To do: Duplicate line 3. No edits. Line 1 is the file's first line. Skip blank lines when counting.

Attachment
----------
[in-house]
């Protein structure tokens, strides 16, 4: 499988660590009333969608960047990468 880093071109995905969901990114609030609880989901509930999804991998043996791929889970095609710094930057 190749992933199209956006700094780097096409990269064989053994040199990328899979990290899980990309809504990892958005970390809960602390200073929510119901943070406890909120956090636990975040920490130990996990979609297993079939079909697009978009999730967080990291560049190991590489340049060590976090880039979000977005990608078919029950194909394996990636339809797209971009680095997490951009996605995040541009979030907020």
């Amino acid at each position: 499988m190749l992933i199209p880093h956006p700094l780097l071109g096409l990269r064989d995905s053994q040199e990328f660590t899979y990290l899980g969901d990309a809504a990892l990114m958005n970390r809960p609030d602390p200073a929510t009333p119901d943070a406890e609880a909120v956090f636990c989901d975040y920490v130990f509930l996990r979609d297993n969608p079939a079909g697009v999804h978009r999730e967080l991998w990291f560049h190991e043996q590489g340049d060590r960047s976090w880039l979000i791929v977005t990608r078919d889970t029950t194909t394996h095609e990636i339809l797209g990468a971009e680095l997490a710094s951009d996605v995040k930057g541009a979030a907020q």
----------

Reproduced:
């Amino acid at each position: 499988m190749l992933i199209p880093h956006p700094l780097l071109g096409l990269r064989d995905s053994q040199e990328f660590t899979y990290l899980g969901d990309a809504a990892l990114m958005n970390r809960p609030d602390p200073a929510t009333p119901d943070a406890e609880a909120v956090f636990c989901d975040y920490v130990f509930l996990r979609d297993n969608p079939a079909g697009v999804h978009r999730e967080l991998w990291f560049h190991e043996q590489g340049d060590r960047s976090w880039l979000i791929v977005t990608r078919d889970t029950t194909t394996h095609e990636i339809l797209g990468a971009e680095l997490a710094s951009d996605v995040k930057g541009a979030a907020q």